Throughout the day the partisan split was consistent in votes on several proposed amendments, with not a single defection from either the Democratic or Republican side.

The committee rejected an amendment by Del. Carlos Romero-Barcelo (D-P.R.) that would have allowed federal agencies to communicate in other languages to promote government efficiency. Rep. Jan Meyers (R-Kans.) argued that such an exemption would "totally gut the bill. What we're saying is that agencies must communicate in English. ... If I was in China, I wouldn't expect their government to print everything in my language."

The lawmakers then approved a proposal by Rep. Lindsey Graham (R-S.C.) to extend English-only restrictions to all "publications, informational materials, income-tax forms, and the contents of franked [i.e., Congressional and other U.S. government] mail." Under questioning, Graham conceded that his amendment would forbid virtually any written communication by a federal agency in another language, including the tourist-oriented pamphlets of the National Park Service. Graham insisted, however, that "common sense" would eliminate any need to remove the slogan "E Pluribus Unum" from U.S. currency and coins.

Rep. Patsy Mink (D-Hi.) offered an amendment to keep the bill from infringing the freedom of speech, due process, and equal protection of the law. But Republicans objected to including what Graham called a "laundry list" of constitutional rights. Instead, they inserted an assurance that H.R. 123 was not intended to conflict with the U.S. Constitution.

Finally, the committee rejected an English Plus substitute proposed by Rep. Xavier Becerra (D-Calif.). It would have removed the bill's restrictive features and advocated a policy of encouraging the acquisition of English, plus other languages, to promote international competitiveness and preserve cultural resources. Before voting against the Becerra amendment, Cunningham conceded that "we're fools if we don't learn other languages in this country." But he insisted that language restrictions are necessary because of "a propensity for more and more Americans not to speak English" citing anecdotal evidence from his own Congressional district in south San Diego.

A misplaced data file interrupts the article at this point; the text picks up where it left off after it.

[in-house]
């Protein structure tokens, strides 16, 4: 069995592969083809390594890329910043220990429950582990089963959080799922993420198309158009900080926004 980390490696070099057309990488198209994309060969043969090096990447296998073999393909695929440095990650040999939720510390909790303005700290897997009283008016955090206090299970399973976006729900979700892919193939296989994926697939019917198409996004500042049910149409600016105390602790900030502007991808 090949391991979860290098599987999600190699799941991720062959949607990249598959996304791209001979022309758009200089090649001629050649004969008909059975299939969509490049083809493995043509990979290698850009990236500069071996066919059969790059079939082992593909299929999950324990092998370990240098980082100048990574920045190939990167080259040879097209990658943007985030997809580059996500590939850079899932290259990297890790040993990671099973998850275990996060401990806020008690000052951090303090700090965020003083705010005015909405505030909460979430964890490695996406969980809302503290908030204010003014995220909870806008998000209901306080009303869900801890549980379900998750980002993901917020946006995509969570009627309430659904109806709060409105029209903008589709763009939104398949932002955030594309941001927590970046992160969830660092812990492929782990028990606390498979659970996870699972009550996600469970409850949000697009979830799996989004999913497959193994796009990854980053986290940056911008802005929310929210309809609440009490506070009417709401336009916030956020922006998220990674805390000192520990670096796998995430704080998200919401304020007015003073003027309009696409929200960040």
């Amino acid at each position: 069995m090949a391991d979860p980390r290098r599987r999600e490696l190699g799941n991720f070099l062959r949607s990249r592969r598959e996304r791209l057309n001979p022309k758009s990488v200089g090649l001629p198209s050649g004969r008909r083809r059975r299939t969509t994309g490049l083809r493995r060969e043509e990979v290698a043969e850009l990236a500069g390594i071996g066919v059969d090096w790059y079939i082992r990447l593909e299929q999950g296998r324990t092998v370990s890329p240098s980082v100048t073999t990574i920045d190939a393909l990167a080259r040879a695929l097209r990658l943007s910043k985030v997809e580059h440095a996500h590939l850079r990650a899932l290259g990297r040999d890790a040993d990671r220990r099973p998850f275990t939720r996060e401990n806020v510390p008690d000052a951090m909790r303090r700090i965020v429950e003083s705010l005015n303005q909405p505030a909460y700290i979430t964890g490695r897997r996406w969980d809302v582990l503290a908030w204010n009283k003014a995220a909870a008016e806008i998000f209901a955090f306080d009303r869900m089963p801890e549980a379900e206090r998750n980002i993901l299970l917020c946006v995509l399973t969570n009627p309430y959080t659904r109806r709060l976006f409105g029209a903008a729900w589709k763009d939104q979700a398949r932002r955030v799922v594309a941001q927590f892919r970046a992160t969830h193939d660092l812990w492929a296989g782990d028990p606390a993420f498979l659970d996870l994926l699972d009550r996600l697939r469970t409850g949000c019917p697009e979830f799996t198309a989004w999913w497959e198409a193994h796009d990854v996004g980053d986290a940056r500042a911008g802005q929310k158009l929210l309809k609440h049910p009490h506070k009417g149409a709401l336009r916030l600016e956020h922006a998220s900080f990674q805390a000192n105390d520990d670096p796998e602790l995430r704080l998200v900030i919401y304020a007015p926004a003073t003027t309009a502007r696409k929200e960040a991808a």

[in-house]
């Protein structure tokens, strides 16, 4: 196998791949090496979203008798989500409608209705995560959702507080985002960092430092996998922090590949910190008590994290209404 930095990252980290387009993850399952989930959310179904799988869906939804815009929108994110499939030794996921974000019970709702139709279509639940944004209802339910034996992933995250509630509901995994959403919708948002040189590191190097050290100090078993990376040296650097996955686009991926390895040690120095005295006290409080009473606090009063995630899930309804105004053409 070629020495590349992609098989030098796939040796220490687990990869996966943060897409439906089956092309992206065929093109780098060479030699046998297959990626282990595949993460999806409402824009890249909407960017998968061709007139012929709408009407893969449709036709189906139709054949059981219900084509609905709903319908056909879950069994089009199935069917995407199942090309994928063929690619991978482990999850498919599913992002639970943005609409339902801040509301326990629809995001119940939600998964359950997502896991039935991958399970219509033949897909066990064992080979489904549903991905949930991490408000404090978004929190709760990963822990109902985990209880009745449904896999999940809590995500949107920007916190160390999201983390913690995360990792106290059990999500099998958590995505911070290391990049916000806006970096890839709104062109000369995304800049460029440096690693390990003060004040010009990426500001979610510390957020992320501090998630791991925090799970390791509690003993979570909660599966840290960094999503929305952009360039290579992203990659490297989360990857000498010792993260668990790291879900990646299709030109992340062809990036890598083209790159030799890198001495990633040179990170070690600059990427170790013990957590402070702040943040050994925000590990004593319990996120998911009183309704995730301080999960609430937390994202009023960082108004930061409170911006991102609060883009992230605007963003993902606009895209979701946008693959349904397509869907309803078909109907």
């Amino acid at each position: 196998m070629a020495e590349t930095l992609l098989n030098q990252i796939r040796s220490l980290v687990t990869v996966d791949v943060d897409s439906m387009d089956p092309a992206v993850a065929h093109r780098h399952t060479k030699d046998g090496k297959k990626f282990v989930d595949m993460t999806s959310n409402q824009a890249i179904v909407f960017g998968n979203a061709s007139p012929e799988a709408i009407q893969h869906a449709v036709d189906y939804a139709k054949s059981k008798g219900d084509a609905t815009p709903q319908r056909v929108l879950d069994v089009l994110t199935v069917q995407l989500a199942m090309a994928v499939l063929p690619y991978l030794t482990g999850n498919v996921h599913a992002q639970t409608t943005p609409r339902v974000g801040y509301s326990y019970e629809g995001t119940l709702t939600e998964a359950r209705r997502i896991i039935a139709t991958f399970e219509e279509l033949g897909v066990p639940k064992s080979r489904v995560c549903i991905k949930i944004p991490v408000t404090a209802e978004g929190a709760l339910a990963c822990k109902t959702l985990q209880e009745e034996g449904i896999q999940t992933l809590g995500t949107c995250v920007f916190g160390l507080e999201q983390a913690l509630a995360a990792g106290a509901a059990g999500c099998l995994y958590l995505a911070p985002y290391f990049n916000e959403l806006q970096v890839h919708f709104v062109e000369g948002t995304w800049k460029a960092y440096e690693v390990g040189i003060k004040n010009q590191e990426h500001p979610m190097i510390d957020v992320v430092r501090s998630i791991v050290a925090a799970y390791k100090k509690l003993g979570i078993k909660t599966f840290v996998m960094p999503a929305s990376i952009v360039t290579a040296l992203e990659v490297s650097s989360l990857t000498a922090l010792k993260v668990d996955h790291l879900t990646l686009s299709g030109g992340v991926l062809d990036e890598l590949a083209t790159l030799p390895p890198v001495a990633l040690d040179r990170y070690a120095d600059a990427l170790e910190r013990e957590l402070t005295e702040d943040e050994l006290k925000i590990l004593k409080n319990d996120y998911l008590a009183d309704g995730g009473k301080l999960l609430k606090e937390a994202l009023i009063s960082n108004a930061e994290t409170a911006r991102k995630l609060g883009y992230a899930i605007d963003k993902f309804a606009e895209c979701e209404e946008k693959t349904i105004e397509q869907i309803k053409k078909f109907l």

Until this week, H.R. 123 had appeared to be going nowhere. Its chief sponsor, Rep. Bill Emerson (R-Mo.), recently died after a long bout with cancer. House Speaker Newt Gingrich, a longtime backer of English-only legislation, apparently decided the measure could boost Republicans' prospects in the 1996 election. As recently as May, Committee chairman Bill Goodling (R-Pa.) had assured the Joint National Committee for Languages that he would block the bill from reaching the House floor. But Goodling did an unexplained about-face yesterday, along with Rep. Steve Gunderson (R-Wisc.) and other members of the majority side who had expressed reservations about H.R. 123 during committee hearings.

In the Senate, Republicans have postponed three scheduled votes on a companion measure, S. 356, where support is weaker than on the House side of the Capitol. Meanwhile, the Justice and Education departments have spoken out in opposition. But President Clinton, who once signed a similar measure as governor of Arkansas, has yet to commit himself publicly on federal English-only legislation.


Comments? Email me at: jwcrawford@compuserve.com

Copyright © 1996 by James Crawford. Permission is hereby granted to reproduce this article for free, noncommercial distribution, provided that credit is given and this notice is included. Requests for permission to reproduce in any other form should be forwarded by email.